The Aston Martin DB5 is a car that once defined a brand. It was the chariot of choice for Mr Bond himself, and the resulting exposure meant this single model helped to shoot Aston Martin into the global limelight.
It was also remarkably good at being a luxury grand tourer, if Autocar's road test from 1964 is anything to go by.
“More and more cars today can reach the magical ‘ton’, but those that can do it with the ease and rapidity of the Aston can be counted on the fingers of one hand,” is the explanation in the near 52-year-old issue.
“It is a car that defies definition, for it can put on so many widely differing characters that it always seems tailored to one’s mood of the moment,” the article continues. “Pottering home through a city’s evening exodus, whittling through strings of weekend tourists, or gobbling up great strings of concrete motorway like an Italian with a plate of spaghetti, the Aston makes all of these light work and comes to the end asking for more.”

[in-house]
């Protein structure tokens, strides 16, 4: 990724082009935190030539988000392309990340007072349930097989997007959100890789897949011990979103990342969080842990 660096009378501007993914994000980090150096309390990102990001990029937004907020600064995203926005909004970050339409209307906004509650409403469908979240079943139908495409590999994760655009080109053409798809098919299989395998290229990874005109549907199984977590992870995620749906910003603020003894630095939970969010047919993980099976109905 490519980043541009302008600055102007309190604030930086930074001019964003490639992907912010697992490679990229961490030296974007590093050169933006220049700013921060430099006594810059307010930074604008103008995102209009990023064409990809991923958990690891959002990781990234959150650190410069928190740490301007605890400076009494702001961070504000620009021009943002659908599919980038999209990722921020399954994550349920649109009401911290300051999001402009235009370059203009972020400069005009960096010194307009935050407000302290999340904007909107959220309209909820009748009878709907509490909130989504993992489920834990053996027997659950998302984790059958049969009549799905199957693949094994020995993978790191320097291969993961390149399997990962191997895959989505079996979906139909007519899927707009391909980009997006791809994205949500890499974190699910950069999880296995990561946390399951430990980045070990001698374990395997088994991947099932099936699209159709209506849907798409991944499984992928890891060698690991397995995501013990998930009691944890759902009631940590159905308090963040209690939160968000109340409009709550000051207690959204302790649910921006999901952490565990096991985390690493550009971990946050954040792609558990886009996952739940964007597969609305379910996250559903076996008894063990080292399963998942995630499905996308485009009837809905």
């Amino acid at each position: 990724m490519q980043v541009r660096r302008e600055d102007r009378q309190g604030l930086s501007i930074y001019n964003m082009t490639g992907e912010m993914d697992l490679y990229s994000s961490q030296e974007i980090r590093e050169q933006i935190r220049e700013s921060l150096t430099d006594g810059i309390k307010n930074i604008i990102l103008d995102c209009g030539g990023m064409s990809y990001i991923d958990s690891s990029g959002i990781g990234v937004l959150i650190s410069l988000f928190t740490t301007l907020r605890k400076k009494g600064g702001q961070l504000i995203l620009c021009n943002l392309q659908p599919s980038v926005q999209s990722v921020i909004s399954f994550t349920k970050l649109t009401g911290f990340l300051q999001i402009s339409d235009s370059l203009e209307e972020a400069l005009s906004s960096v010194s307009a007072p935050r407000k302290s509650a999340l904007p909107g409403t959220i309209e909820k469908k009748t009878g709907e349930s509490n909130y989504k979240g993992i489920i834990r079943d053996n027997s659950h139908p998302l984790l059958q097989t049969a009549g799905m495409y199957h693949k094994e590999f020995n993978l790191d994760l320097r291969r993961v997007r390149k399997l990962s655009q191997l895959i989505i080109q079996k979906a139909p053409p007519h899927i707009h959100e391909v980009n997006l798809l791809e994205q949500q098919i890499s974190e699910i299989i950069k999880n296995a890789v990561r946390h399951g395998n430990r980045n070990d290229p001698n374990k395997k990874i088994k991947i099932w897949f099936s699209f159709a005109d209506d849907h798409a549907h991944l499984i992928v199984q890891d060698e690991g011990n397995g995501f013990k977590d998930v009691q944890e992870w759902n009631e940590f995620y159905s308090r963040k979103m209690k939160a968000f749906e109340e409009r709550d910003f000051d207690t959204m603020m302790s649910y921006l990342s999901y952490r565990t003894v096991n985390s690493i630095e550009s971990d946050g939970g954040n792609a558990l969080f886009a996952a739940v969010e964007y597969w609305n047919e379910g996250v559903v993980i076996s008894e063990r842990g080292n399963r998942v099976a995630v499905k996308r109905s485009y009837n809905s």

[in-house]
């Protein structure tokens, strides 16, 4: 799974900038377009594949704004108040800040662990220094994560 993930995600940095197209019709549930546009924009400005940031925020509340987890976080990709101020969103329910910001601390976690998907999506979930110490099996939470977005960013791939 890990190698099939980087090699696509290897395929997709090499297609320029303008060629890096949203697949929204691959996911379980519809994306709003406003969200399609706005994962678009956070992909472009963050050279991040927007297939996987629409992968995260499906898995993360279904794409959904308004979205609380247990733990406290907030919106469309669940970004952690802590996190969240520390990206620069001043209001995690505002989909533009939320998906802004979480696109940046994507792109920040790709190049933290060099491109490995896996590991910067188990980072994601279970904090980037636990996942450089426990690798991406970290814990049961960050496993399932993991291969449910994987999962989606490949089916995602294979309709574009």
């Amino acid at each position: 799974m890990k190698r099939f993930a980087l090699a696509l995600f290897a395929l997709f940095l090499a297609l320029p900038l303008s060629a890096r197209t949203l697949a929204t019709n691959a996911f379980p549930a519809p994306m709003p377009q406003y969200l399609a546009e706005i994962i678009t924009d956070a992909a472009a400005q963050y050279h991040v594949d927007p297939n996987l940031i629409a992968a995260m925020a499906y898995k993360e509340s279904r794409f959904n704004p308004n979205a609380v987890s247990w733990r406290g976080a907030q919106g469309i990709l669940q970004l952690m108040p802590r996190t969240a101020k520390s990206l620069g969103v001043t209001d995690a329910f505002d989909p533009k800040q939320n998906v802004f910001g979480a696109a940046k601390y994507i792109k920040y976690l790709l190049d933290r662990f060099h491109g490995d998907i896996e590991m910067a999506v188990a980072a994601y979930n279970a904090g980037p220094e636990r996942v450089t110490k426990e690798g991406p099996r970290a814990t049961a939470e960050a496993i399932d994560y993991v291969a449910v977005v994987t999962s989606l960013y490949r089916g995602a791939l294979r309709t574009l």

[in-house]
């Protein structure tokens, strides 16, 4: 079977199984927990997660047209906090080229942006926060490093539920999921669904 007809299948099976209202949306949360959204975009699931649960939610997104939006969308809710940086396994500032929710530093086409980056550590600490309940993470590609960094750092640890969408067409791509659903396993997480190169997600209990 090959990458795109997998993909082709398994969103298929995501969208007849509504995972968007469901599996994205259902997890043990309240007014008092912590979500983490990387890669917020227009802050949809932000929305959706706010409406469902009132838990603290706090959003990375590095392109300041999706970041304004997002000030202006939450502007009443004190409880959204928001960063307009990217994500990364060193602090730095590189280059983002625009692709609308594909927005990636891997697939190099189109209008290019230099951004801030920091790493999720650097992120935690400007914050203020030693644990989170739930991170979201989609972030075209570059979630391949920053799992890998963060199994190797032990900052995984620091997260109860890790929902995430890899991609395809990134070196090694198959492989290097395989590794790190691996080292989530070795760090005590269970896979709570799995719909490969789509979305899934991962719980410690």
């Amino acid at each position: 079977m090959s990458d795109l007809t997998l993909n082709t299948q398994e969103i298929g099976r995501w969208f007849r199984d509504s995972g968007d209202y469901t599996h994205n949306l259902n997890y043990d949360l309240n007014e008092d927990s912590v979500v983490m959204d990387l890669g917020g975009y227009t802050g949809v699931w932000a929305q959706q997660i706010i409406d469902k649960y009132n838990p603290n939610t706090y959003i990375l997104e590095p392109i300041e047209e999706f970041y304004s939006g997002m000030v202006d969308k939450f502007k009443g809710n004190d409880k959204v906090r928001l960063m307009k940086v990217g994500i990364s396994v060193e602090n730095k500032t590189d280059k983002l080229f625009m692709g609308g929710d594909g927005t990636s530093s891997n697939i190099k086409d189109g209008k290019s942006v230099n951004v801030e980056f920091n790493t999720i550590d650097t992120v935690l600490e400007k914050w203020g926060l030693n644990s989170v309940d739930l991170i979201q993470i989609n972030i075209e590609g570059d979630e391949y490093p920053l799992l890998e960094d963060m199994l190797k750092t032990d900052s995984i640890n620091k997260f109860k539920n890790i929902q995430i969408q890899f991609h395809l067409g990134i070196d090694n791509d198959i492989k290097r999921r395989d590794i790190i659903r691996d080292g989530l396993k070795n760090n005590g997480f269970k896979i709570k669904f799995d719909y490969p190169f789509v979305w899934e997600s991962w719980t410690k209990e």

Priced at £4248, including tax, the DB5 wasn’t far off the value of a semi-detached house. Yet the Autocar road test team remained convinced that the price was justified, especially after subjecting the DB5 to some high-speed testing on track.